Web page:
I typically avoid opinion pieces nowadays, but when I saw the news of DeAndre Jordan being pursued by the Sixers it bothered me, maybe more than it should have. I have an issue with it, but not necessarily for the reasons you might initially think.
When news broke about the Sixers pursuing Jordan it puzzled me. Sure, Jordan is a NBA vet and he is what the Sixers have reportedly been in the market for: a big that can set screens and catch lobs. That, in theory, is true. However, Jordan is at the end of his career, and the case can be made that he should’ve been out of the NBA for two or three years already.
Let me say that Jordan himself isn’t what I have an issue with in regards to these rumors. I get that Doc Rivers might not trust Charles Bassey, a rookie, to backup Embiid for a potential championship run. I get that Paul Reed has had his ups and downs this season. I also get that Paul Millsap, who is 37 years old and 6-foot-7, probably isn’t the answer either. Willie Cauley-Stein hasn’t played a NBA game in months.
My issues spawn from what the Sixers haven’t done, not what they might do. Let me explain.
When the Sixers traded away Andre Drummond it left me with some personal excitement. It was nothing against Drummond, who was really good within his role for the team. In fact I think most Sixers fans can honestly say that they miss him. I was personally excited to see Reed given a chance with a newfound wide open opportunity. James Harden has had a history of elevating centers around him, and I thought Bball Paul could possibly be that guy given some time.
We’ve gotten a chance to see Reed in action at various points in the season where he showcased some impressive flashes. One of the highest moments for him were competing against DeMar DeRozan and Giannis Antetokounmpo when the Sixers endured COVID problems. He didn’t stop them by any means, but he stayed in front of them and made them work for their shots — which is all you can ask.
We did get a chance to see Reed get some run after the trade deadline, playing a combined 34 minutes across three games. There were mixed results, but the small sample size showcased some passable minutes that led to some intrigue. Harden, as you all know, wasn’t available for those games with a hamstring injury. It wasn’t until the post-All-Star break that we could even get a chance to see Harden on the floor with any of the Sixers’ backup bigs.
Fast forward to now and it’s apparent that we will simply never see Harden and Reed play a minute of basketball together, for this season at least — which I simply don’t understand at all.
Harden works best with rim-running bigs that can set screens and roll hard to the rim; a mold that all of Bassey, Reed, and Cauley-Stein fit. So why not give them a chance? After all, these next 20 or so Sixers games are experimenting on the fly to see what works best for this team before the postseason. The Sixers have lacked a long-term answer at the backup center position for the entire Embiid era in Philadelphia, and it seems like that problem will remain after this season.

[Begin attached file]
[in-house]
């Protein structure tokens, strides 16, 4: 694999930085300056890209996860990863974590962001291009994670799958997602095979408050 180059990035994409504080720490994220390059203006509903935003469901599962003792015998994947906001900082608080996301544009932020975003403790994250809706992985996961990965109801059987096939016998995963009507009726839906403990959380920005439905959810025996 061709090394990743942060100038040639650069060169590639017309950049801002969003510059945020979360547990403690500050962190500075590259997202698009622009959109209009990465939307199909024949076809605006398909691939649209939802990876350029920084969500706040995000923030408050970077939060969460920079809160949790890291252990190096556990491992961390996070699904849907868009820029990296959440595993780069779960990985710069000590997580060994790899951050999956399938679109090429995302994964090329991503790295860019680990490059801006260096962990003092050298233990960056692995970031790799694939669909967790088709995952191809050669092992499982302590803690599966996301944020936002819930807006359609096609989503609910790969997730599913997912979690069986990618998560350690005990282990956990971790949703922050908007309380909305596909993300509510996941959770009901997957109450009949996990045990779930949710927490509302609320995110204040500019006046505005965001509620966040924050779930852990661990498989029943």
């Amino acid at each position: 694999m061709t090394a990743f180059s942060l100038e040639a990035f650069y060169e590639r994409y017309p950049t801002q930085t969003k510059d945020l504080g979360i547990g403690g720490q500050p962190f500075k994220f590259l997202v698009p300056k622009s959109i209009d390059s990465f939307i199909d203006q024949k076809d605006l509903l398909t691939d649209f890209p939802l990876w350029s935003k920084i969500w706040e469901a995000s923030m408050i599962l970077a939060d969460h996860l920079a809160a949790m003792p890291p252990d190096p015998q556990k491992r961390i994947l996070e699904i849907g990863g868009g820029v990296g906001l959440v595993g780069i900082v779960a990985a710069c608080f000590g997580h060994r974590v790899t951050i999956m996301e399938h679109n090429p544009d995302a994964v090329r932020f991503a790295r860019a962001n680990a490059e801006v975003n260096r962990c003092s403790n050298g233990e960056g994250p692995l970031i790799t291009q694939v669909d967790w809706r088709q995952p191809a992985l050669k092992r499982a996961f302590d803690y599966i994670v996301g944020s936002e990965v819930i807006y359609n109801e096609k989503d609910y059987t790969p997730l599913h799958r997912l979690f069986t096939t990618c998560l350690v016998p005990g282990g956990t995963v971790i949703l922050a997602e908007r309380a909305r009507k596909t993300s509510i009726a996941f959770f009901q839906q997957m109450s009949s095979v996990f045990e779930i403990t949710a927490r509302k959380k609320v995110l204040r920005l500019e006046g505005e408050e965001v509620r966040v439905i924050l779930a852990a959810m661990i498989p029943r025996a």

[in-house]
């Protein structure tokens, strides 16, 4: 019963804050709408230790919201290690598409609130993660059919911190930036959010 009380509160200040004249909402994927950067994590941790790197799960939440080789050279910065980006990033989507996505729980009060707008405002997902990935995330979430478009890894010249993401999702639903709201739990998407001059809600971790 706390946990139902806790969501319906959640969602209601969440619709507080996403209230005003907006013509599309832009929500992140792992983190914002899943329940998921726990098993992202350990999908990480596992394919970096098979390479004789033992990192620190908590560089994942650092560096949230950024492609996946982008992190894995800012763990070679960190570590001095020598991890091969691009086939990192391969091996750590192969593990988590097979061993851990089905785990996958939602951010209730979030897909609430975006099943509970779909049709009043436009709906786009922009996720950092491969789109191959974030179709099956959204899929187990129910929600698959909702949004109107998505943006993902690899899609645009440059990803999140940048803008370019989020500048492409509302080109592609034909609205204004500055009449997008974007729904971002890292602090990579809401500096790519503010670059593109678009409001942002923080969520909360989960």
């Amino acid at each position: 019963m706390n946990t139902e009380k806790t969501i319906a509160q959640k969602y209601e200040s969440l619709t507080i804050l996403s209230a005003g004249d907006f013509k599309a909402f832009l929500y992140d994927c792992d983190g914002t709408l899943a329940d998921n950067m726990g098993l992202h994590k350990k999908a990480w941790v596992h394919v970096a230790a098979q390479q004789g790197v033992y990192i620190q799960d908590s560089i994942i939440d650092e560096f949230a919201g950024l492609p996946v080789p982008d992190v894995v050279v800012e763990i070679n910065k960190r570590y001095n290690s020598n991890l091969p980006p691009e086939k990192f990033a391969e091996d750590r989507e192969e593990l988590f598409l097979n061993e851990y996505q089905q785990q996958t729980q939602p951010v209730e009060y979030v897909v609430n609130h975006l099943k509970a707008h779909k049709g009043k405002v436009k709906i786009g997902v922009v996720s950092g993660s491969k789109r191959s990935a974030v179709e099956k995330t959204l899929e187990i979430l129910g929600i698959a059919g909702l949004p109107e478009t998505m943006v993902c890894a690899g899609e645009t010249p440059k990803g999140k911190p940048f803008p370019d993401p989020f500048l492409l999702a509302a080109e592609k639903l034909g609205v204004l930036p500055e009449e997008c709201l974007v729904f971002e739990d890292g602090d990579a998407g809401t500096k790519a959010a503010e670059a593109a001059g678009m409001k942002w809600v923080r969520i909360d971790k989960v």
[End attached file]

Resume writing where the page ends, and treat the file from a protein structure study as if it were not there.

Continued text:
The lack of Reed situation has shades of Richaun Holmes’ time in Philly back when he was a Sixer. Holmes showed flashes, but never got the opportunity to really solidify his role with the Sixers before being traded away for cash considerations. He has since proven himself and recently inked a hefty extension with the Kings. I’m not saying Reed is the next Holmes. Nothing is a given, and it’s far from guaranteed that Reed, or any of the current centers on the roster, can provide average minutes at best.
Here’s what I’m getting at: I would argue that having no answer is worse than having a bad one in regards to the Sixers’ backup big situation. Having three or four question marks behind Embiid is a serious concern.
It’s one thing if the Sixers play Reed or any of the bigs and it just doesn’t work out. Then I think signing Jordan, or some other veteran center, is very much justified. However Reed has held his own defensively every time he’s been on the court this season. The minutes, while inconsistent, haven’t been a nightmare — and that in itself is worth a look if you’re trying to find a long-term answer behind Embiid.
One of the biggest reasons for Reed not being on the court was the Sixers had to space the floor for Simmons, who is now long gone. Reed’s offense is still very raw, but he’s more than capable of setting screens and catching lobs. The bar has been lowered substantially in regards to what is being asked of him.
Now, it seems like the Sixers will eventually sign Deandre Jordan, making him the fifth center rostered on this team. Using five full-time roster spots on four centers with huge question marks looming over their heads is a huge concern for any contending team — especially when you factor in that there’s other holes in this Sixers roster that could be addressed.
Even though I’m not high on him I hope I’m wrong about Jordan. Harden has a history of elevating his teammates, and that could be the case with Jordan. He’s also had his best years under Doc Rivers, albeit several years ago. The Dwight Howard and Andre Drummond signings initially raised some question marks and those turned out OK. These are all fair points.
Jordan will likely only average ten or fifteen minutes at most in the postseason, with all of those minutes likely being next to James Harden. If Jordan plays passable defense, sets screens, and catches a lob or two it won’t be a big deal.
However, if the Sixers get the DeAndre Jordan that has been labeled negatively by NBA fans and analysts for the past few years things could get ugly fast. If that happens the Sixers won’t have an answer in their most crucial moments because they’ve simply chosen not to find one.